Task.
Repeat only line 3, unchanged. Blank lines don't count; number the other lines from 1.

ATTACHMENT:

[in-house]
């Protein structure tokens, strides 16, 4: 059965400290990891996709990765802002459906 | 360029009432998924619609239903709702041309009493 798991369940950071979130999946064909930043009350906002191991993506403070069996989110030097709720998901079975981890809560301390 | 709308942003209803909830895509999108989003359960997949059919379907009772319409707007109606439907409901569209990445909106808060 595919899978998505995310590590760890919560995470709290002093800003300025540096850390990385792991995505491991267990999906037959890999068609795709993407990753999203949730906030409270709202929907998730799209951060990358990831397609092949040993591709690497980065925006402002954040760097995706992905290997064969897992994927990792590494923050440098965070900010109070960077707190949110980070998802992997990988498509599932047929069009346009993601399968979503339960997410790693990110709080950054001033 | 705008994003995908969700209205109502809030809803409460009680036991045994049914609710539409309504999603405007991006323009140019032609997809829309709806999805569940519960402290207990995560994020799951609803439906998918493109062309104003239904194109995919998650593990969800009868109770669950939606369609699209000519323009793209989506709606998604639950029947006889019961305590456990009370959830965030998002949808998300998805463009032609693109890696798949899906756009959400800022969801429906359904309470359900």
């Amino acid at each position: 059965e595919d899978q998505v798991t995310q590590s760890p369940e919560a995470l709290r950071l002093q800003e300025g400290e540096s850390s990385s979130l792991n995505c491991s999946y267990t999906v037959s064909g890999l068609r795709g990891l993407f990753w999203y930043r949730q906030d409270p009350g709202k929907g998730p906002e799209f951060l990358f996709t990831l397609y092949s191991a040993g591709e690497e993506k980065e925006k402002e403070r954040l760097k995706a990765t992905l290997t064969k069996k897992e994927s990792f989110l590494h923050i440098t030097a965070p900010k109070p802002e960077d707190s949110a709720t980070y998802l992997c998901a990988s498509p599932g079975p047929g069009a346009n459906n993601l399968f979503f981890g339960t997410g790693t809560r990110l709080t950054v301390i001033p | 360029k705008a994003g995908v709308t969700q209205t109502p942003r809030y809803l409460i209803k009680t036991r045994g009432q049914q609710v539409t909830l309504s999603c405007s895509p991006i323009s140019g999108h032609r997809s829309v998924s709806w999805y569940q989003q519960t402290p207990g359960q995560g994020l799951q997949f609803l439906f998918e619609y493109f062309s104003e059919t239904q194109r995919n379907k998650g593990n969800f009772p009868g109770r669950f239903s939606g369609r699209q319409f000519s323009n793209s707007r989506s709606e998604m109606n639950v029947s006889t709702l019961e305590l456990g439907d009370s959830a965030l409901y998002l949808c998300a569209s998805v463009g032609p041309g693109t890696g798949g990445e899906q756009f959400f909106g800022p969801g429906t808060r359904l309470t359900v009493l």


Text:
């Amino acid at each position: 059965e595919d899978q998505v798991t995310q590590s760890p369940e919560a995470l709290r950071l002093q800003e300025g400290e540096s850390s990385s979130l792991n995505c491991s999946y267990t999906v037959s064909g890999l068609r795709g990891l993407f990753w999203y930043r949730q906030d409270p009350g709202k929907g998730p906002e799209f951060l990358f996709t990831l397609y092949s191991a040993g591709e690497e993506k980065e925006k402002e403070r954040l760097k995706a990765t992905l290997t064969k069996k897992e994927s990792f989110l590494h923050i440098t030097a965070p900010k109070p802002e960077d707190s949110a709720t980070y998802l992997c998901a990988s498509p599932g079975p047929g069009a346009n459906n993601l399968f979503f981890g339960t997410g790693t809560r990110l709080t950054v301390i001033p | 360029k705008a994003g995908v709308t969700q209205t109502p942003r809030y809803l409460i209803k009680t036991r045994g009432q049914q609710v539409t909830l309504s999603c405007s895509p991006i323009s140019g999108h032609r997809s829309v998924s709806w999805y569940q989003q519960t402290p207990g359960q995560g994020l799951q997949f609803l439906f998918e619609y493109f062309s104003e059919t239904q194109r995919n379907k998650g593990n969800f009772p009868g109770r669950f239903s939606g369609r699209q319409f000519s323009n793209s707007r989506s709606e998604m109606n639950v029947s006889t709702l019961e305590l456990g439907d009370s959830a965030l409901y998002l949808c998300a569209s998805v463009g032609p041309g693109t890696g798949g990445e899906q756009f959400f909106g800022p969801g429906t808060r359904l309470t359900v009493l």